Neighbors worry water isn't safe after Mosaic leak

Aaron Mesmer reports

- Update from the City of Lakeland:

After multiple questions from residents regarding the possible contamination of the ground water supply, the Director of Water Utilities for the City of Lakeland issued a statement today. Robert Conner said, "Lakeland's water comes from sources both distant and hydraulically upstream from the sinkhole. Our wells are on the north side of town near I-4." 

Separately, the Mosaic Company is encouraging residents with questions on water quality or water testing to call (813) 500-6575.  

 

 

 

Mosaic began trying to assure the community Friday that there's little to worry about after 215 million gallons of potentially radioactive water leaked into the Floridan aquifer after a sinkhole opened up three weeks ago at the company's phosphate mining facility in Mulberry.

David Jellerson said workers noticed the water level in one of the ponds dropping on August 27. About a week later, experts confirmed a sinkhole, measuring about 45-feet wide, had opened beneath a gypsum stack, which is a toxic fertilizer byproduct. It's unclear how deep the sinkhole is, but it likely reaches the aquifer.

By that time, more than 200 million gallons of contaminated water had drained into the Florida aquifer.

"The biggest concern is to make sure we can capture the water so none of it gets off site," Jellerson told FOX 13.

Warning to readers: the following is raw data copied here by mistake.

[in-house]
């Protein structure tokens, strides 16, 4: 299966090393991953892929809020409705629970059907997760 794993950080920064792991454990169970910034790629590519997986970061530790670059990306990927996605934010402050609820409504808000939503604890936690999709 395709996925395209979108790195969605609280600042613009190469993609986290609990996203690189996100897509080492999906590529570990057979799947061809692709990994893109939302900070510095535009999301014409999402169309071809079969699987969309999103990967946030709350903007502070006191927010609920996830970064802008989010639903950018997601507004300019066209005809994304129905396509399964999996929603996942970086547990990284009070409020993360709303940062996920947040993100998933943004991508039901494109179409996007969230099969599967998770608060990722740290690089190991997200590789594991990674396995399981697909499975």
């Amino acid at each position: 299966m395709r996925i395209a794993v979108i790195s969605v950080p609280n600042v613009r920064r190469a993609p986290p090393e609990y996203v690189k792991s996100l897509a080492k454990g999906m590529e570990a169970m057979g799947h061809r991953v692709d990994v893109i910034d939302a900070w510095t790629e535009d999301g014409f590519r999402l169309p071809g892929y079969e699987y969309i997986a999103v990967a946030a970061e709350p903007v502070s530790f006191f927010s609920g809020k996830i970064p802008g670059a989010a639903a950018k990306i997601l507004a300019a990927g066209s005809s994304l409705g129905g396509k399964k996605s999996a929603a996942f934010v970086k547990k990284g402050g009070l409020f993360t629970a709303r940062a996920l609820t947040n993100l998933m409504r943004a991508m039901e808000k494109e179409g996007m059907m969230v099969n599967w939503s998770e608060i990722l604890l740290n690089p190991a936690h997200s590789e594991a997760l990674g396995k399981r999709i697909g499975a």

According to Mosaic, the company immediately notified the state Department of Environmental Protection and the Environmental Protection Agency.

Jellerson said the contaminated water has been contained to the Mosaic property and has not drained into any drinking water; the water is being pumped out of the aquifer and into wells at Mosaic.

"We won't allow any of the contaminants to migrate beyond the site," Jellerson said, adding the company is also offering to test water for concerned residents. "If anyone has those concerns, they can contact us. We've set up a web page. There's some contact numbers in there and we will go out and sample their well to help give them assurance that it's not contaminated."

This is not the first time a sinkhole has opened up at this phosphate plant. The same exact thing happened just over 20 years ago, in 1994.

Back then, the plant was owned by IMC Agrico. It cost nearly $7 million and just under a year to fix.
The hole was filled by pumping it full of concrete. None of the contaminated water leaked into nearby wells.

Meanwhile, Mosaic is getting a lot of criticism from the community for the delay in notifying the public; it took three weeks for neighbors to find out about the issue.

"I was like, 'holy cow. Should we really be concerned about this? I have kids. I have my pets,'" said Christine Vining, who lives down the road from the facility. "Why aren't they telling us themselves? Why are we having the news come and tell us?"

Other neighbors have similar questions.

"We're a mile and a half away, so that's just our concern: is our water safe to drink? Is it safe to brush to teeth in? Is it safe to cook in?" said Melanea Wood. "It's very upsetting, especially when you have three children; it's health risks."

Jellerson said the community wasn't immediately notified because "the contamination has not migrated beyond the immediate area of the water-loss incident, so there [was] not an urgency."

Sodium and sulfate are the contaminants of concern, along with phosphoric acid. Mosaic said, so far, none of those contaminants have shown up in the monitoring wells it has around the plant.

Mosaic said it will continue to monitor and re-mediate the groundwater beneath the sinkhole until DEP gives the all-clear.

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